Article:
• Use Power Phone Skills! Speak slowly and clearly and always think about your answers before responding. If sitting, sit upright, just as you would in an actual interview. Many people think that if you stand while talking on the phone you are more alert and are better able to project your enthusiasm for the position. Be careful not to go monotone—keep your voice lively.

• Make sure your answers are clear and concise. Get to the point; don’t ramble. If you don’t know the answer to a question, don’t fake it—just say so.

• Have questions prepared. Ask the interviewer if you may ask a couple of questions. Additionally, always express interest in the position. At the conclusion of the interview, ask the interviewer what the next step will be.

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What To Do Not Do During the Interview?

Don’t Ask the Wrong Questions: Don’t ask about vacation or sick time. Don’t ask about benefits. This information will be provided to you later and is not appropriate during the first interview. Asking these questions gives the impression that those issues are the most important to you.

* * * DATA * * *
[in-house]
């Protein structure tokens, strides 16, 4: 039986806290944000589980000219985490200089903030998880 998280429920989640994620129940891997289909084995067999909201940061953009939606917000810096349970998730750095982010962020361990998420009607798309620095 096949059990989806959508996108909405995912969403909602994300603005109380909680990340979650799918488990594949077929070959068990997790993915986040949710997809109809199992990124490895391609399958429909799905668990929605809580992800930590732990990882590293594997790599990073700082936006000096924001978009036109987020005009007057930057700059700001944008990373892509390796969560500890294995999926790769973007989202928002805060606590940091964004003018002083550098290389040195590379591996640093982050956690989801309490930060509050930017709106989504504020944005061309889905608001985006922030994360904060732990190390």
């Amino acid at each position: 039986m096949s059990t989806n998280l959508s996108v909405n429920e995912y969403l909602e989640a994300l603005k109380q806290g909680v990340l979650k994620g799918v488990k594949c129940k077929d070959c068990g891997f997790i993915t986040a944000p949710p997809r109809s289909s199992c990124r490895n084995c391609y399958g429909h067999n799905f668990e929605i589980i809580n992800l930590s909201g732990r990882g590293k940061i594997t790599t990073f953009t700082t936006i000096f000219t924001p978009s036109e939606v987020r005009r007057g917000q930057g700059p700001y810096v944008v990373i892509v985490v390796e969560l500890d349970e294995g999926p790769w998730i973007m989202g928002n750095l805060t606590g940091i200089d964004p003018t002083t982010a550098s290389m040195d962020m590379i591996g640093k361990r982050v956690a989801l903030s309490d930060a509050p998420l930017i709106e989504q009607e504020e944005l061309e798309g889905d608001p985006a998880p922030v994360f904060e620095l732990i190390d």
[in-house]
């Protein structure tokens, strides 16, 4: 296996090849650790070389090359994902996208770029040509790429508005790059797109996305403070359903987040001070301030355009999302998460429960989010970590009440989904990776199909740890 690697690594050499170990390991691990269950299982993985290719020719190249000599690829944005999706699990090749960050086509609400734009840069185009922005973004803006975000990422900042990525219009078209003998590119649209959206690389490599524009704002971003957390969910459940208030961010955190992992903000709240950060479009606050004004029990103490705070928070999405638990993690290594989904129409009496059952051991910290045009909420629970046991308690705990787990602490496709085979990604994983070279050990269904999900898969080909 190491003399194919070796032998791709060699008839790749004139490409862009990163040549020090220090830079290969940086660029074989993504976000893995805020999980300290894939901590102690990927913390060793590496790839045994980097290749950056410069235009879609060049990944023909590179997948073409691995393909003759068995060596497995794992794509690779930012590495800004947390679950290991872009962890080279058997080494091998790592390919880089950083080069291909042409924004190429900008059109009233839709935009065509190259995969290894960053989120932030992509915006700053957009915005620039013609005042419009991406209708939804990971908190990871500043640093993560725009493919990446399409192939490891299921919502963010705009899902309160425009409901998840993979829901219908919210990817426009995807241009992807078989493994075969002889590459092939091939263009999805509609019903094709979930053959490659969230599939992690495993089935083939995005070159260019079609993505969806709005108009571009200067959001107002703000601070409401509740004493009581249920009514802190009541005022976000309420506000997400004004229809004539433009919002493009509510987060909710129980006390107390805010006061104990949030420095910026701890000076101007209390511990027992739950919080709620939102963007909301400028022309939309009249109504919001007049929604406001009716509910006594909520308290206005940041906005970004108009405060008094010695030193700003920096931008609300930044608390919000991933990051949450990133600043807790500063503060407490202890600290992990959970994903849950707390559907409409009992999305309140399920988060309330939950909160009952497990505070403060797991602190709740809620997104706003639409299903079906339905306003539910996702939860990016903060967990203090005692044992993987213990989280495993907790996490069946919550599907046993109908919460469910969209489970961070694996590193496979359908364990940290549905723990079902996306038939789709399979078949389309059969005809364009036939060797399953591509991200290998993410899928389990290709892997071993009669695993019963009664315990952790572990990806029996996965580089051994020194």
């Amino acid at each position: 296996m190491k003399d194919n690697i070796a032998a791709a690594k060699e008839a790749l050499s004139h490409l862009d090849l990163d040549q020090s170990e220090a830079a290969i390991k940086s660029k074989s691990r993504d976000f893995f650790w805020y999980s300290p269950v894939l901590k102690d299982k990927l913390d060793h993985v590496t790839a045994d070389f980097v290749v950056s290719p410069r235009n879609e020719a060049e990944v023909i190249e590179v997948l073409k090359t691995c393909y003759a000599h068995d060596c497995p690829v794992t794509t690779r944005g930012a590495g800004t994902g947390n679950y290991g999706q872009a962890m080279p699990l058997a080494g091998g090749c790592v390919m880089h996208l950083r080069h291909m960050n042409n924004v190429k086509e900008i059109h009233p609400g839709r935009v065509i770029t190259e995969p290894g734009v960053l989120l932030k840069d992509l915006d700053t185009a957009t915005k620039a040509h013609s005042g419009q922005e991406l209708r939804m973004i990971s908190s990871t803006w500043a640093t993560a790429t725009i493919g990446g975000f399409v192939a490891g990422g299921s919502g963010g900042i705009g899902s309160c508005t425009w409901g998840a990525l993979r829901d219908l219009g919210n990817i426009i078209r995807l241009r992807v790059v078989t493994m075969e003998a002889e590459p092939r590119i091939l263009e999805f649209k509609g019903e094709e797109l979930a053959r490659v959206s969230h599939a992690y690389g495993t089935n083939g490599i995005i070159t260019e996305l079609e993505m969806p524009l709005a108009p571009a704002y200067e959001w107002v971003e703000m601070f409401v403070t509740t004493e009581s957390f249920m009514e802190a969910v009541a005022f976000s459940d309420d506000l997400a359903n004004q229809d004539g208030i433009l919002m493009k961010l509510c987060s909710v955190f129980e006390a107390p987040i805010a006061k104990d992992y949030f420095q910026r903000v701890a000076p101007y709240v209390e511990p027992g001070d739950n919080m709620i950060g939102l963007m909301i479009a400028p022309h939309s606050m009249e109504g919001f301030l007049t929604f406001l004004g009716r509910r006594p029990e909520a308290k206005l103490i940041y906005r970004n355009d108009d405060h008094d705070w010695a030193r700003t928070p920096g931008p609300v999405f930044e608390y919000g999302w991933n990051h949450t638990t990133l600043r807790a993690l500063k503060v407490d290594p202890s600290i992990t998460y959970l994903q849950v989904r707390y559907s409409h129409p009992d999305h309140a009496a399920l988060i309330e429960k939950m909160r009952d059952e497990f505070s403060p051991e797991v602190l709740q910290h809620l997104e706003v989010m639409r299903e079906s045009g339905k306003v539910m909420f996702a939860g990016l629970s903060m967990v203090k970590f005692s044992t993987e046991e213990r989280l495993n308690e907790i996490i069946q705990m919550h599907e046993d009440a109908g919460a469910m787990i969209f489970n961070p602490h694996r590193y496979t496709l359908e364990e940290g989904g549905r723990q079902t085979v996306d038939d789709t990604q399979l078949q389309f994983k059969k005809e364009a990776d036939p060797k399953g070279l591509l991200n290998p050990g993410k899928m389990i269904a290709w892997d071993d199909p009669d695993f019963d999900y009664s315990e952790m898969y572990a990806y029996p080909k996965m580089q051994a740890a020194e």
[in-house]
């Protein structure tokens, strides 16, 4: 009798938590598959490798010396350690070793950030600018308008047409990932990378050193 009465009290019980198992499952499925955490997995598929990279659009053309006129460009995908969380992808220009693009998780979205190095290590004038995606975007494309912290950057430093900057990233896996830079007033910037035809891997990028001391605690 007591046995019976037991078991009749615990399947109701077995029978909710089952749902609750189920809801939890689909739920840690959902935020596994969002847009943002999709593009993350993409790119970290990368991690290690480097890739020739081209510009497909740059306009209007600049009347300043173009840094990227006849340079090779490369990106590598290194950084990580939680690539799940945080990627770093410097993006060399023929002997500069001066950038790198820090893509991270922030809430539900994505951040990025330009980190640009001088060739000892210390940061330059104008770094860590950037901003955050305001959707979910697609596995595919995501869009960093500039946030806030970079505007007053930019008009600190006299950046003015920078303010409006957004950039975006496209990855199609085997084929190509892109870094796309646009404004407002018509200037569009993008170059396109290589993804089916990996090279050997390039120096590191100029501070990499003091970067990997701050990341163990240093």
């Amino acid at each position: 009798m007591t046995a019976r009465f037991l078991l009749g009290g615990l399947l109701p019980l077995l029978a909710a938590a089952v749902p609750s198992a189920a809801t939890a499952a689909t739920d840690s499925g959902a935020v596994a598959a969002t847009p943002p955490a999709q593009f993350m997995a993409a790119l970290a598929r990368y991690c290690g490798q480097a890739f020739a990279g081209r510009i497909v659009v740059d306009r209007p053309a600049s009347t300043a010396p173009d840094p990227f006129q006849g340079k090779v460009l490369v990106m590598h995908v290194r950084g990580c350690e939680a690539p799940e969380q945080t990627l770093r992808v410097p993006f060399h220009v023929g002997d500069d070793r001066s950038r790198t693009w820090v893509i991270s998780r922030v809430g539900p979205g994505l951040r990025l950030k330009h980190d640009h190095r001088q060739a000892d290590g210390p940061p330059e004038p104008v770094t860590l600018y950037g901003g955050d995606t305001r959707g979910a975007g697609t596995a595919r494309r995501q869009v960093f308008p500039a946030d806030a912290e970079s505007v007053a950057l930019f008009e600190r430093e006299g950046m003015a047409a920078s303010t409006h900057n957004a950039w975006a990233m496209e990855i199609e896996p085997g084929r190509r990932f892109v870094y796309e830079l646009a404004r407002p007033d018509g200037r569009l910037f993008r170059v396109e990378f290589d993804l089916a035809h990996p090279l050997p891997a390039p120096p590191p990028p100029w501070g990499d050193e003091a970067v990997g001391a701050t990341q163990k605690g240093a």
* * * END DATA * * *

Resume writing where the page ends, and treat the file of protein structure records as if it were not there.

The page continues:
• Don’t Discuss Compensation During an Interview: Don’t get into specifics about compensation—there are many variables involved in achieving compensation that’s fair to you and your employer. The proper and appropriate way to answer the question about money is to say, “Mr./Ms. [Interviewer Name], I am currently making [your present compensation]; however, what is most important to me is the opportunity and the company. Based on what you have shared with me so far, I am really interested in this opportunity. If you are interested in me, I would like to entertain your strongest offer.” If they insist on discussing it, provide a range, not a specific number.

• Avoid Negative Comments: If you have any negative feelings or concerns, discuss them with your SunTechPros Associate after the interview. Keep an open mind during the interview, and wait until after the visit to make a decision about the opportunity.